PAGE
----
AGG vs. BND: The Clash of 2 Outstanding US Total Bond Market ETFs

Bond exchange-traded funds (ETFs) are one of the ways to join bond investing and the fixed-income exposure that comes with it. Most modern-day investors prefer them because they allow you to invest in hundreds of bond issues at a go.  

Today, I will compare two of the most prominent bond ETFs out there. Suppose you have difficulty choosing between Vanguard’s BND and iShares AGG. In that case, I am confident this article’s in-depth insights and information will facilitate a quick and accurate decision.  

So, without wasting time, let’s get to it! 

Key Takeaways

  • Bond investing offers investors diversified and less risky exposure to fixed-income returns. 
  • Most fixed-income investors today leverage bond ETFs as investment vehicles to access bond investing. 
  • Bond ETFs invest exclusively in bonds. They are more stable and diversified than bond mutual funds and cost less to buy and maintain.
  • Vanguard’s BND and iShares AGG are two major bond market ETFs in the current market. 
  • Both ETFs track the same index – the U.S. Aggregate Bond Index, although BND’s index is slightly float-adjusted. 
  • Both funds are identical in terms of historical performance, offering investors decent returns over their investment in recent years. 
  • Choosing between both ETFs will boil down to an investor’s personal preferences, considering there is nothing drastic to separate them. 

AGG vs. BND: Background

Bond investments and assets are vital components of any well-rounded portfolio. While investing in bonds is not as appealing as stocks in terms of returns, this asset class adds balance and minimizes your risk and volatility levels.  Bond ETFs are known for their relative stability and rich diversification – features common to bond mutual funds. In addition, they have the intra-day liquidity usually associated with stocks.  

Here is an outlook of our two bond ETFs of interest:

AGG vs. BND:
AGG vs. BND:

Vanguard Total Bond Market ETF (BND)

The Vanguard Total Bond Market ETF (BND) is the most popular bond ETF from the stables of Vanguard. Vanguard describes the fund as providing “broad exposure to the taxable investment-grade U.S. dollar-denominated bond market, excluding inflation-protected and tax-exempt bonds.”  

There are about 9,500 holdings in BND’s portfolio, with a significant percentage of the portfolio allocated to bonds with a maturity of 20-30 years. If you are an investor looking to play the long- or medium-term game, bond investing through BND is a good play. Its relatively high potential for investment income offers investors a reliable income stream and healthy diversification over time.  

BND was launched in April 2007 and is available to investors directly from Vanguard or other reputable brokers. 

iShares Core U.S. Aggregate Bond ETF (AGG)

Launched in September 2003, the iShares Core U.S. Aggregate Bond ETF (AGG) has steadily developed into one of the largest exchange-traded bond funds in the current market. AGG currently invests in over 10,000 individual bond holdings and allocates about 40% of its portfolio to U.S. Treasury bonds.  

According to iShares, AGG is designed to provide investors with a “low-cost, easy way to diversify a portfolio using fixed income.” Consequently, the ETF offers investors exposure to domestic fixed-income markets in the seamless way possible through U.S. investment-grade bonds.  

AGG is cheap and easily accessible from iShares and other top brokers in the market. 

AGG vs. BND: Investment Strategy and Composition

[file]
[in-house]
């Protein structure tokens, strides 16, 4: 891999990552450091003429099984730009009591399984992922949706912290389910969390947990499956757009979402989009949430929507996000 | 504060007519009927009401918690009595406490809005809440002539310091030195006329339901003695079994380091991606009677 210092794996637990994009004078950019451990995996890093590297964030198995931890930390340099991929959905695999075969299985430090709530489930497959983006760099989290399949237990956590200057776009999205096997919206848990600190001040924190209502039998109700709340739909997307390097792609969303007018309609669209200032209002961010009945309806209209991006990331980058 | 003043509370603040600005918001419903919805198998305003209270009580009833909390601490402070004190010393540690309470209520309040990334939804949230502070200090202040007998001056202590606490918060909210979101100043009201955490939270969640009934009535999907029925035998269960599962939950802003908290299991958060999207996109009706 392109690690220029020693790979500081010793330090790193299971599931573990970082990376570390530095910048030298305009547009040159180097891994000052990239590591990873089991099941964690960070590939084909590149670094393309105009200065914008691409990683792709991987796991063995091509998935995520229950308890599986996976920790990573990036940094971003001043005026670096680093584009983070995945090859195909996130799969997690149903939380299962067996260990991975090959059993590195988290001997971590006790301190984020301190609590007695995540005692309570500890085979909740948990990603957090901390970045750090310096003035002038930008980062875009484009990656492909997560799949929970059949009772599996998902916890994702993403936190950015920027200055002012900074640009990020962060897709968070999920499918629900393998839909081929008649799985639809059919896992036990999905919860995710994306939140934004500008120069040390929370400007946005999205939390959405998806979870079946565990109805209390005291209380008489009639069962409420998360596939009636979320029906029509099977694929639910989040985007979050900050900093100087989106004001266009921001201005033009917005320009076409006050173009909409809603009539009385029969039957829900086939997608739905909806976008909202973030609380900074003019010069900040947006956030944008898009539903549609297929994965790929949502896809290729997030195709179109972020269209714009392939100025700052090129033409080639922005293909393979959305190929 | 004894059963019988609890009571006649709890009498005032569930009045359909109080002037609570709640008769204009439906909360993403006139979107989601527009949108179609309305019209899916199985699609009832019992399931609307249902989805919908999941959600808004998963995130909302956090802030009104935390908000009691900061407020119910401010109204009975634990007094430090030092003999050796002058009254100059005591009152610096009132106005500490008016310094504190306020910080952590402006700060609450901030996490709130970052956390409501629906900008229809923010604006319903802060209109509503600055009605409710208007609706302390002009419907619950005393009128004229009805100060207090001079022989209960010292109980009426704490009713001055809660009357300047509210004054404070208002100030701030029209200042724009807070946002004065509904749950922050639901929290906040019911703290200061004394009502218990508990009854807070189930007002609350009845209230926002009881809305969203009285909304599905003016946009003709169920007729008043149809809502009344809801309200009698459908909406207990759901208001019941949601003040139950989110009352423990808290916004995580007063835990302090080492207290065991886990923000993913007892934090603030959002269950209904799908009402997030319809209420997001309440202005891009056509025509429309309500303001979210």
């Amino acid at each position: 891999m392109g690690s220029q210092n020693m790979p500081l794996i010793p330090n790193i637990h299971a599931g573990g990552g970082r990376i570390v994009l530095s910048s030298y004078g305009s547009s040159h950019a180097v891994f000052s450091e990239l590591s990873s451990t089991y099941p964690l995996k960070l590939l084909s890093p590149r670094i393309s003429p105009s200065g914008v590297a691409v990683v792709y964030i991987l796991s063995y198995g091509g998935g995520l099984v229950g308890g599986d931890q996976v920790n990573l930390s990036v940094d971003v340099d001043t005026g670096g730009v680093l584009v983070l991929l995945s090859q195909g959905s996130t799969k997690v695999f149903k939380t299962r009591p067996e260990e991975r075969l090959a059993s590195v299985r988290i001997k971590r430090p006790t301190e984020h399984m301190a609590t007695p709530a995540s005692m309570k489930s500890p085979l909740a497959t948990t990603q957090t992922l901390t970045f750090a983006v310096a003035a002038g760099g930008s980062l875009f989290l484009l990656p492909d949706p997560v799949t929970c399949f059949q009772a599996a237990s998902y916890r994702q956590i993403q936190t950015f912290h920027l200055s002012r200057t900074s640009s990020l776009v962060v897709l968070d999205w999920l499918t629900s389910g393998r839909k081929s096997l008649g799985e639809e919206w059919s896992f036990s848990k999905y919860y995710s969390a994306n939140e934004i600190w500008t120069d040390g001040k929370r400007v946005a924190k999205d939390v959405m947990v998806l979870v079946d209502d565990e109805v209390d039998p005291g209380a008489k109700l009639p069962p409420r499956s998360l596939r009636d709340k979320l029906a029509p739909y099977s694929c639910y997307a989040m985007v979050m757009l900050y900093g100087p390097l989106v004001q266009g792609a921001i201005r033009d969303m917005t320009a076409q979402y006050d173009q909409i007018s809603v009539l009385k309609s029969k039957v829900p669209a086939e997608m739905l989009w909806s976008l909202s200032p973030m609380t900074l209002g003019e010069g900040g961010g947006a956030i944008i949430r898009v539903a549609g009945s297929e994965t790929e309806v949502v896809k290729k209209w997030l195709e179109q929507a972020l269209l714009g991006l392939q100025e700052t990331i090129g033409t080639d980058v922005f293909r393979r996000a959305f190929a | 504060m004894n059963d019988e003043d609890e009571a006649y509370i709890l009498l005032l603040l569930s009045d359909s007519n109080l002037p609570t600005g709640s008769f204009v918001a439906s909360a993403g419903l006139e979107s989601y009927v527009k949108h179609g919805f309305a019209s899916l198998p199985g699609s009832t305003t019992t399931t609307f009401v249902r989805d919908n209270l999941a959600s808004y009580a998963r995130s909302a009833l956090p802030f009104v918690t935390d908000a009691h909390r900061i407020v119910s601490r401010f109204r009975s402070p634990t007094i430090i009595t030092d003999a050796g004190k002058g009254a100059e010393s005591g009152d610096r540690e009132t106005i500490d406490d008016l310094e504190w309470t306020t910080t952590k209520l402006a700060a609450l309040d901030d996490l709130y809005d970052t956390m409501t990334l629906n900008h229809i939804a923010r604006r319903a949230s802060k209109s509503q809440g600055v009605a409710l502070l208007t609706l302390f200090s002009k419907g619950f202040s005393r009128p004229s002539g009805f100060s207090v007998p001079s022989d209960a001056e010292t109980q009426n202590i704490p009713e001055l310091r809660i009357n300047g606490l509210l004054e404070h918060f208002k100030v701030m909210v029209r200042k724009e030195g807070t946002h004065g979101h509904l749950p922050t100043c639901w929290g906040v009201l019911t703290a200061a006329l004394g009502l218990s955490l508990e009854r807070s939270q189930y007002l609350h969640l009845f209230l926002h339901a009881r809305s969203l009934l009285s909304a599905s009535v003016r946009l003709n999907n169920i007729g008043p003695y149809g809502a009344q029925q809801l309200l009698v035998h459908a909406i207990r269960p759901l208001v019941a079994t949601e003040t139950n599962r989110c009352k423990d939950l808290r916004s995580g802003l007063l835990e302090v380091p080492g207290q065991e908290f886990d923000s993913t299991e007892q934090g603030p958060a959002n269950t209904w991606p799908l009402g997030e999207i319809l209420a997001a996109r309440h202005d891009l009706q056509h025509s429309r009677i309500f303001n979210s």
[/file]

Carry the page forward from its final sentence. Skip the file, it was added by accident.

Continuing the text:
The overall goal of both AGG and BND is to offer investors exposure to the U.S. bond market. However, they do this following a different methodology. Let’s start with their underlying indices. 

Underlying Indices

The iShares Core U.S. Aggregate Bond ETF (AGG) seeks to track the Bloomberg Barclays US Aggregate Bond Index, the leading metric for domestic bond performance. This index measures the performance of the entire U.S. investment grade (as determined by Bloomberg Index Services Limited). The index currently comprises over 12,000 bond issues, including investment-grade U.S. Treasury bonds, government-related bonds, corporate bonds, mortgage-backed pass-through securities, commercial mortgage-backed securities, and asset-backed securities that are publicly offered for sale in the United States. All of these securities have at least one year remaining to maturity. Investors keen on exposing their portfolio to investment-grade bonds will find AGG an excellent choice.  

The Vanguard Total Bond Market ETF (BND) seeks to track the Bloomberg Barclays U.S. Aggregate Float Adjusted Index. This index is designed to measure the performance of a broad spectrum of U.S. public, investment-grade, taxable, fixed-income securities—including government, corporate, and international dollar-denominated bonds, as well as mortgage-backed and asset-backed securities. All of these securities have maturities of more than a year.  It is particularly suitable for medium- to long-term investors seeking a reliable source of income and some considerable diversification to their stock-related risks.  

Portfolio Composition, Exposure, and Holdings

AGG’s portfolio comprises over 7,000 bonds spread across five broad fixed-income sectors. This diversification ensures investors can adequately access the U.S. investment grade bond market. About 70% of this portfolio goes into high-quality, government-backed securities, including U.S. Treasuries and agency mortgage-backed securities (MBS). The other 30% is spread across corporate bonds, non-corporate credit, and municipal securities.  

AGG’s sector breakdown can be summarized as follows:

  • Treasuries – 39.8% 
  • Securitized – 29.7% 
  • Corporates – 26% 
  • Government Related – 4.1% 
  • Cash Securities – 0.4%

The weighted average maturity of the bonds in AGG’s portfolio is 8.77 years, with more than half of the portfolio expected to mature between two and ten years. The fund’s total net assets are over $82 billion.  

On the other hand, BND has over 10,000 bonds in its portfolio; all spread across multiple sectors. Treasury/Agency bonds account for the largest sector of the portfolio–45.90%, followed by Government Mortgage-Backed bonds–20.20%.  Other major sectors covered include Industrial (15.70%), Finance (8.80%), and Foreign (3.70%).  

We can summarize the sector breakdown as follows: